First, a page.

Gwangju - There were no tears from Sun Yang on Monday, just ruthless efficiency as the Chinese giant began the defence of his 200 metres freestyle world title with a clinical swim in the heats.
Operating on very little sleep, the triple Olympic champion clocked 1:46.22 the morning after winning an emotionally draining battle with Australian rival Mack Horton to capture a record fourth world championship gold in the 400m freestyle.
American Katie Ledecky returned to the pool looking to exorcise the ghosts of her stunning defeat by Aussie teenager Ariarne Titmus on the first day of the swimming competition in Gwangju, posting the fastest qualifying mark in the women's 1 500m freestyle.
Sun, whose 400m victory was his 10th world title, is competing under a doping cloud in South Korea after being accused by independent FINA testers of smashing blood samples with a hammer.
But he has shown no signs of stress, entering the pool deck to ear-piercing screams from his legion of adoring female fans waving Chinese flags and chanting their hero's name.
"I ate dinner at midnight last night and went to bed at two," Sun told reporters.
"I'm happy with my heat time after a close battle in the 400m freestyle. The 200m is a bit of a lottery - lots of people have a chance to win gold, but I'll give everything."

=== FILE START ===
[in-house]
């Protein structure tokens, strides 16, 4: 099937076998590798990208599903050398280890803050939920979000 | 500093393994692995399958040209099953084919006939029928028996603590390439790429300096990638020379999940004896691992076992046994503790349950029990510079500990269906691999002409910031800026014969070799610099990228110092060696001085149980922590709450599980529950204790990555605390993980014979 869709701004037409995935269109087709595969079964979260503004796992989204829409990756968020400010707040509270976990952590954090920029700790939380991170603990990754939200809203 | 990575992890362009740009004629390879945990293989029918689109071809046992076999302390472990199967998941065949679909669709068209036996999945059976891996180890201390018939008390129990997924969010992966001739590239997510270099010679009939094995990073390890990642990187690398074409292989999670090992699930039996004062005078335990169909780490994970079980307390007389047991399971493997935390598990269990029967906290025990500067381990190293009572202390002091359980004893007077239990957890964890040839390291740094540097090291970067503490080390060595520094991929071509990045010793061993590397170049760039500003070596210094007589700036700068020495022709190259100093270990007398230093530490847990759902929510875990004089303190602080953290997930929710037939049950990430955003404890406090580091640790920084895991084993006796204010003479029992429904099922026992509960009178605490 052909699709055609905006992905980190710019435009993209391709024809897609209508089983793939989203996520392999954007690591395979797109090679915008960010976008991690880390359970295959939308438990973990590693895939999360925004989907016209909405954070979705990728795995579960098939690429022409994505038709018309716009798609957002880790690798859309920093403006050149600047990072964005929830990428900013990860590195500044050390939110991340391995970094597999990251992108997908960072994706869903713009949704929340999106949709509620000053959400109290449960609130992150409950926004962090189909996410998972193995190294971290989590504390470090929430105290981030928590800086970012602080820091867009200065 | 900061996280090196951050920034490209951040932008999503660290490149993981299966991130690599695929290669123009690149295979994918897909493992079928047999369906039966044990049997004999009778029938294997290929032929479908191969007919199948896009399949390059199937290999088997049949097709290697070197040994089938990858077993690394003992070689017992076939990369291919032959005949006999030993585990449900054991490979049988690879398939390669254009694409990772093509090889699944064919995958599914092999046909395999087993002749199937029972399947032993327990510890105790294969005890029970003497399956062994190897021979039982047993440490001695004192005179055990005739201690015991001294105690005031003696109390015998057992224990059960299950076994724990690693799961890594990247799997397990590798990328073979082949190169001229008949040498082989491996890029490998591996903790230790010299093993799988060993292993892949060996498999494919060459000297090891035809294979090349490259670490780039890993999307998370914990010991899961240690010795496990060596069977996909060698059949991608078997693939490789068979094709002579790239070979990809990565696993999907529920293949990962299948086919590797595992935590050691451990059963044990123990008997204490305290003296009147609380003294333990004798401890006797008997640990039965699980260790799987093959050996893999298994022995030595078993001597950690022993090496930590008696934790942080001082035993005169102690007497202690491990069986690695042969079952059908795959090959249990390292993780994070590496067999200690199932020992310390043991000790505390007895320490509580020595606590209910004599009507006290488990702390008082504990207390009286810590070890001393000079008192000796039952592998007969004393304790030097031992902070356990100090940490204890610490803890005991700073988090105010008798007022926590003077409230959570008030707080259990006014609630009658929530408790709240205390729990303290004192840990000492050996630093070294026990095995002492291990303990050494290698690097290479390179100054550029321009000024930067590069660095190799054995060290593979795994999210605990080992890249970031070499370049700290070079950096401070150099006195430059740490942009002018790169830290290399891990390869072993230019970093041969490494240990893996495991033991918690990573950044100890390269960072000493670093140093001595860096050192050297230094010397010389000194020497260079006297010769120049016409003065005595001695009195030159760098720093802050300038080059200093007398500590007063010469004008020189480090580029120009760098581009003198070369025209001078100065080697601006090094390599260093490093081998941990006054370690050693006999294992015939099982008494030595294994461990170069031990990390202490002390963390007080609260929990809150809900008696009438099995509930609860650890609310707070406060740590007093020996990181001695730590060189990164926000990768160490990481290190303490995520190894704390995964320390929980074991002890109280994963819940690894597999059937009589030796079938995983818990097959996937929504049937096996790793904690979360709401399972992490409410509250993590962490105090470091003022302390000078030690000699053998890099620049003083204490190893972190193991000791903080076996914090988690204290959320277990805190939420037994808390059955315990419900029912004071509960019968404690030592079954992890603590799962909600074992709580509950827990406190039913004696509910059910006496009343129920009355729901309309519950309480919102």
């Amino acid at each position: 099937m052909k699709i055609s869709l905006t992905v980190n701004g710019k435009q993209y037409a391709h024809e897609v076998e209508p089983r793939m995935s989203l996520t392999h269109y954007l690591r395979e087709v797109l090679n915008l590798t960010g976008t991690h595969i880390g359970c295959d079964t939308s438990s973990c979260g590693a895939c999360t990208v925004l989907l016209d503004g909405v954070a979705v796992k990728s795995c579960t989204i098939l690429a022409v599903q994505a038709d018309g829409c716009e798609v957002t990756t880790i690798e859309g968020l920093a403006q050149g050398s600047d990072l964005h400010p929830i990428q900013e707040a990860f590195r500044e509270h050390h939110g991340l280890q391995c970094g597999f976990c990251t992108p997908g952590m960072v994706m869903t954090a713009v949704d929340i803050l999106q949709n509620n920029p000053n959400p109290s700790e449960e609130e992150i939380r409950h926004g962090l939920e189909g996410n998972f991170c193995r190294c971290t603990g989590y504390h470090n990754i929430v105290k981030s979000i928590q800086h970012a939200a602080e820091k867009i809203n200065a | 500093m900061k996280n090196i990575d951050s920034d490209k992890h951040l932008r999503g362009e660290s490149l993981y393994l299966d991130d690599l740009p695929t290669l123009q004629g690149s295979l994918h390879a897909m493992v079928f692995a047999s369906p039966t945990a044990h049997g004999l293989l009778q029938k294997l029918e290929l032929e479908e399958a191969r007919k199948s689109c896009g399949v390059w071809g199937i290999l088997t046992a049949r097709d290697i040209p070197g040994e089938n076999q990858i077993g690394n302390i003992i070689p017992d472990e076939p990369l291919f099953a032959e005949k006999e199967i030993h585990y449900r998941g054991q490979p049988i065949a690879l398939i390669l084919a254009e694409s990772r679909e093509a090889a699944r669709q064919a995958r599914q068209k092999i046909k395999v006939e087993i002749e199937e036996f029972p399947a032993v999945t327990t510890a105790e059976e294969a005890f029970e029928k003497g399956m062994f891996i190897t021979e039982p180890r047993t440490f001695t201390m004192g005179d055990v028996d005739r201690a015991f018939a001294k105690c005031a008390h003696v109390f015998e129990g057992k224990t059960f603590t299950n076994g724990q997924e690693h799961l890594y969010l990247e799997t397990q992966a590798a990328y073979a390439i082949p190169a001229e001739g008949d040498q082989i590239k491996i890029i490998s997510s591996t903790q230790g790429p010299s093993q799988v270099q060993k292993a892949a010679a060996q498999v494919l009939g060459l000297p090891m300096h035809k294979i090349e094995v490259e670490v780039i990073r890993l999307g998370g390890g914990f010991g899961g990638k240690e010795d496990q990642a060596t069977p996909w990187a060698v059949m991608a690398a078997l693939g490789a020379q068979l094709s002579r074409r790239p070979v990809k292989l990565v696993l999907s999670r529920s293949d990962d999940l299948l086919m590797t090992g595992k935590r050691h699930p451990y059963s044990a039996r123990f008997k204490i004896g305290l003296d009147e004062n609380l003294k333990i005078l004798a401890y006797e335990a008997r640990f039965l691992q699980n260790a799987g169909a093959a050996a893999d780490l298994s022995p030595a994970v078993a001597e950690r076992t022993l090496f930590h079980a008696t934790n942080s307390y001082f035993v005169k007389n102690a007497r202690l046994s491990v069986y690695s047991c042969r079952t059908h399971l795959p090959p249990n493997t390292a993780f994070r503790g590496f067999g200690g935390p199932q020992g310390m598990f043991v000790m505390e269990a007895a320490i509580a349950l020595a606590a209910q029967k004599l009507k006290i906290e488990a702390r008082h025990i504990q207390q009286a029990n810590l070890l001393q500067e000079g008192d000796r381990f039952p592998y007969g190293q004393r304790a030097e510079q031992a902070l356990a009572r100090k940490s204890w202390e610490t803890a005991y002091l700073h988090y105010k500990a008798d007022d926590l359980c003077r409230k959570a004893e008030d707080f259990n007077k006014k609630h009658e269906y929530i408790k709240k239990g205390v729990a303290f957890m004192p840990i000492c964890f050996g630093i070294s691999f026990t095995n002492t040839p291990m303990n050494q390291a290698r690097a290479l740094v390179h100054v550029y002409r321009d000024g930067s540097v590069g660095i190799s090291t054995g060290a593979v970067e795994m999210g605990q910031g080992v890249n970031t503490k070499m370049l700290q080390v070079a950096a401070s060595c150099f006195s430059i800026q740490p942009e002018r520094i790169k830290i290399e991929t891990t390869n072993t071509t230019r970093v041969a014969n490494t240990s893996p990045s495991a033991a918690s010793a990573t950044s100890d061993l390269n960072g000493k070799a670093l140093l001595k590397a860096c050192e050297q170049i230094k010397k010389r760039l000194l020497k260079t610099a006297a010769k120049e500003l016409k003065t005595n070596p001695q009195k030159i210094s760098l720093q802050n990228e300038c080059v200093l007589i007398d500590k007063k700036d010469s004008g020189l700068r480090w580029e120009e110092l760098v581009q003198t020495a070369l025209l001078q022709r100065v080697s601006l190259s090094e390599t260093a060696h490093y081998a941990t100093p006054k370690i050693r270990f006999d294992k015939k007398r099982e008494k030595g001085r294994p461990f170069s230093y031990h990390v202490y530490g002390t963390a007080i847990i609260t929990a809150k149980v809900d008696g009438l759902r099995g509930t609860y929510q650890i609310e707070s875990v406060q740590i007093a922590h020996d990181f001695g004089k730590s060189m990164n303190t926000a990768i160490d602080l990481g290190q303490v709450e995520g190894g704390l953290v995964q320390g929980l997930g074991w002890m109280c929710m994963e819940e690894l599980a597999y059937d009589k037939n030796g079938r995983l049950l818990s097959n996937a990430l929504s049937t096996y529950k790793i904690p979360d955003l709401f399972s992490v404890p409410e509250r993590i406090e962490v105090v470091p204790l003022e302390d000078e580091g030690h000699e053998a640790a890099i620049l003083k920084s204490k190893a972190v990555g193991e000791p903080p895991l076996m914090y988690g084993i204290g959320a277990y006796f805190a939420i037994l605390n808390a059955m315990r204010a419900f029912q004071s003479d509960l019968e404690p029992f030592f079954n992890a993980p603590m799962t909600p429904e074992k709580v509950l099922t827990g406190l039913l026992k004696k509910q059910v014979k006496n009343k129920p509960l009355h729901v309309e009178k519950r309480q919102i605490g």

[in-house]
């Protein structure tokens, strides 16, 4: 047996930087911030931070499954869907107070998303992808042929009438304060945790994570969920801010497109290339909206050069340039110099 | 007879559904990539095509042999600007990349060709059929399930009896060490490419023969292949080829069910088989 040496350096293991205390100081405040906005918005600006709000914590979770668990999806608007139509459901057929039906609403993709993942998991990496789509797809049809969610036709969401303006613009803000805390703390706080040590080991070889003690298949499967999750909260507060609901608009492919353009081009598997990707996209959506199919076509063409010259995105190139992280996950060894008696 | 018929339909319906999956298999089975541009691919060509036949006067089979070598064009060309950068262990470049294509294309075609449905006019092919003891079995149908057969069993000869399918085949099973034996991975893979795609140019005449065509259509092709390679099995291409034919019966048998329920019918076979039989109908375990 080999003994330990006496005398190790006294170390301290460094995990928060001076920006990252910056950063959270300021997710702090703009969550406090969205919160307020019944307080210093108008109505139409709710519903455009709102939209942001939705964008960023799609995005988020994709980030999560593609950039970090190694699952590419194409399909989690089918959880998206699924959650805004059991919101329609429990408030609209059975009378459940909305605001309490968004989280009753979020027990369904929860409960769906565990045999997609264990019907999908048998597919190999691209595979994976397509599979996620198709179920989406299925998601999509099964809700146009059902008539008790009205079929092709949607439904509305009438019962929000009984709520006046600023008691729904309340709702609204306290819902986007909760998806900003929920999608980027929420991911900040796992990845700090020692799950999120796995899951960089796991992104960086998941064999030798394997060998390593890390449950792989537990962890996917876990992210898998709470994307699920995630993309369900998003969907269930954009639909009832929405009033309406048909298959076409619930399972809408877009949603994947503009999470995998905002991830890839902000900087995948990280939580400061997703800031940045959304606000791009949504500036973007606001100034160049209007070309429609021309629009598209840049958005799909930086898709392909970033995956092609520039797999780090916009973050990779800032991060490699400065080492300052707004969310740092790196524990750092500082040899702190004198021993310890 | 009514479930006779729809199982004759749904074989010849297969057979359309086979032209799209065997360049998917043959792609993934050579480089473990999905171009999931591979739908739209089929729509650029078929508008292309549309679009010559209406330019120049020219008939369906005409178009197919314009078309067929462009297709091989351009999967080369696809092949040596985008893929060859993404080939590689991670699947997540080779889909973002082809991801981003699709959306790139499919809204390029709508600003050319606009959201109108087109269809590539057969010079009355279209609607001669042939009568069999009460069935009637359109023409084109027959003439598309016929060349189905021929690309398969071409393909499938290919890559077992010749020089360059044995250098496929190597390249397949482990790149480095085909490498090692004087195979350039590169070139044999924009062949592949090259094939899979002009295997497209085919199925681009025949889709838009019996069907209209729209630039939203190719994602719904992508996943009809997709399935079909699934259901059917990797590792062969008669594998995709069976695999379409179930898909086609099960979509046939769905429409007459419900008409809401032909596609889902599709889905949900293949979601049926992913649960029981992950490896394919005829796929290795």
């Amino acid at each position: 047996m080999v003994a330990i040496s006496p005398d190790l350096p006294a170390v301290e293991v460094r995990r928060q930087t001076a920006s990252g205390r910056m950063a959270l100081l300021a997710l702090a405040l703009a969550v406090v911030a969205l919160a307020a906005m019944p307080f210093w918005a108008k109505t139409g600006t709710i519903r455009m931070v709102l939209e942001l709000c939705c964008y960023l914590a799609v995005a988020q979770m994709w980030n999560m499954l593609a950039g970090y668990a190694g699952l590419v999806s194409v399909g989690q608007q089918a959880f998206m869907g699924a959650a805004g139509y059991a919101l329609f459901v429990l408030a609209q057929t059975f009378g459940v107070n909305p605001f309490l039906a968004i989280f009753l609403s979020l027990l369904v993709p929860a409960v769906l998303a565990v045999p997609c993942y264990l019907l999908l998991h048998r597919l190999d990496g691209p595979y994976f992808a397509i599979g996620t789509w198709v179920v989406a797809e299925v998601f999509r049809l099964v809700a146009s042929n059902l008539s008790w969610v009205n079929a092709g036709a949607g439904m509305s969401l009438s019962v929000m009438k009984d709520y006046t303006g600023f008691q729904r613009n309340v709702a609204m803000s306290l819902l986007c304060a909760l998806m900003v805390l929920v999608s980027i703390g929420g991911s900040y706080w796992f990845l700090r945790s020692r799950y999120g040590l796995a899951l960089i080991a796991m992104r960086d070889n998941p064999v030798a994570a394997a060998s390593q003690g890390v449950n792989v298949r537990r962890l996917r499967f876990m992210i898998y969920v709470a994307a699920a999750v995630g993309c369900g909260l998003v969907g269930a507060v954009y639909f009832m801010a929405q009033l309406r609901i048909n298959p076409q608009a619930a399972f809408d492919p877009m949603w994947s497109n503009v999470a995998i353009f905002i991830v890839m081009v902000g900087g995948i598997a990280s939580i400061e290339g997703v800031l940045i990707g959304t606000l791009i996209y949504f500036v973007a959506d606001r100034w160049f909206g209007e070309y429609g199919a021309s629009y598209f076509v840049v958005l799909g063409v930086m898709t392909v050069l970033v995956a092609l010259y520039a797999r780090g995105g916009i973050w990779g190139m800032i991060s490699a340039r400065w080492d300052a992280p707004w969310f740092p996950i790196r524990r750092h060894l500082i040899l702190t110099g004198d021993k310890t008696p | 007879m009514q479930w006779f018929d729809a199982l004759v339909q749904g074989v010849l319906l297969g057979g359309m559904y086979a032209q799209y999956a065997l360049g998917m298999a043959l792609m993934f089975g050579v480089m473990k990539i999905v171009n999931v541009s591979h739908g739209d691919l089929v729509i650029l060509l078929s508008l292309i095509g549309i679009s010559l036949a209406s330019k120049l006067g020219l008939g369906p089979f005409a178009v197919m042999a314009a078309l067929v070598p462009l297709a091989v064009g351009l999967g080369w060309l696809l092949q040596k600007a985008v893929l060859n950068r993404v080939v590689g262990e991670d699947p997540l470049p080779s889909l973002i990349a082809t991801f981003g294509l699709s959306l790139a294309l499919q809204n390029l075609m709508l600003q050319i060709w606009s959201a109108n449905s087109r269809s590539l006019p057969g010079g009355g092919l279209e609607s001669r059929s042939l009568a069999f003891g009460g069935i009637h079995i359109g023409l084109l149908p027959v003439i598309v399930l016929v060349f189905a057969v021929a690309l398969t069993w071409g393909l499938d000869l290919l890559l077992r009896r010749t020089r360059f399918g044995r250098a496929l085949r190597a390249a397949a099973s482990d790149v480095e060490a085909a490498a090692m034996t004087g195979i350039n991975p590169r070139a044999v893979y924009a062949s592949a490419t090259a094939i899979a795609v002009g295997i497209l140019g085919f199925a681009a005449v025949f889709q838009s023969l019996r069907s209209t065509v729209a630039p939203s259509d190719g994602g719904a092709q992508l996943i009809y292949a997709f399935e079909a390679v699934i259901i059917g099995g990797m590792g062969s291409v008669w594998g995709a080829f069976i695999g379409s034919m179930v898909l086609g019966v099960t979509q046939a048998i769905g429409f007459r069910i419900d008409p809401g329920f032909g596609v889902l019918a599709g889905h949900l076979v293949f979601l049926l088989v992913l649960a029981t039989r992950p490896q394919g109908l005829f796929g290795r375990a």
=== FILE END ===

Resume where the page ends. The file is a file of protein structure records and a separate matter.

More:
His time was pipped by Briton James Guy's 1:46.18 in the final heat, but the controversial Sun - the reigning Olympic champion in the 200m free - remains the strong favourite to retain his world title.
Three-time defending champion Ledecky logged an easy 15:48.90 in the 1 500m heats after fading badly in the 400m final as Titmus lurked.
The Australian's coach Dean Boxall warned that the 18-year-old had awoken the beast.
"Ledecky looks pissed off, angry," he told Australian media.
"She's going to come back - she'll be like a caged tiger coming out."
World and Olympic champion Lilly King, who last week blasted FINA's "sketchy" doping controls, pipped Russian rival Yulia Efimova to the fastest time in the women's 100m breaststroke heats by almost half a second.
The American, who refused to shake Efimova's hand after beating her at the 2016 Rio Olympics because of a suspension the Russian had served for taking a banned steroid, clocked 1:06.31 to ease into the evening's semi-finals.
"The athletes have to stand up for themselves," insisted King after her heat swim.
"It's definitely a start if these guys are taking a stand against doping."
Title holder Xu Jiayu topped the men's 100m backstroke heats, the Chinese star touching in 52.85 with Olympic champion Ryan Murphy and Commonwealth gold medallist Mitch Larkin also safely through.
Canada's Kylie Masse began the defence of her women's 100m backstroke title with a comfortable 58.91.
Later on Monday, Britain's Adam Peaty targets his second world record in two days in the 100m breaststroke final while Swede Sarah Sjostrom can become the first female swimmer to win the same world title five times in the 100m butterfly.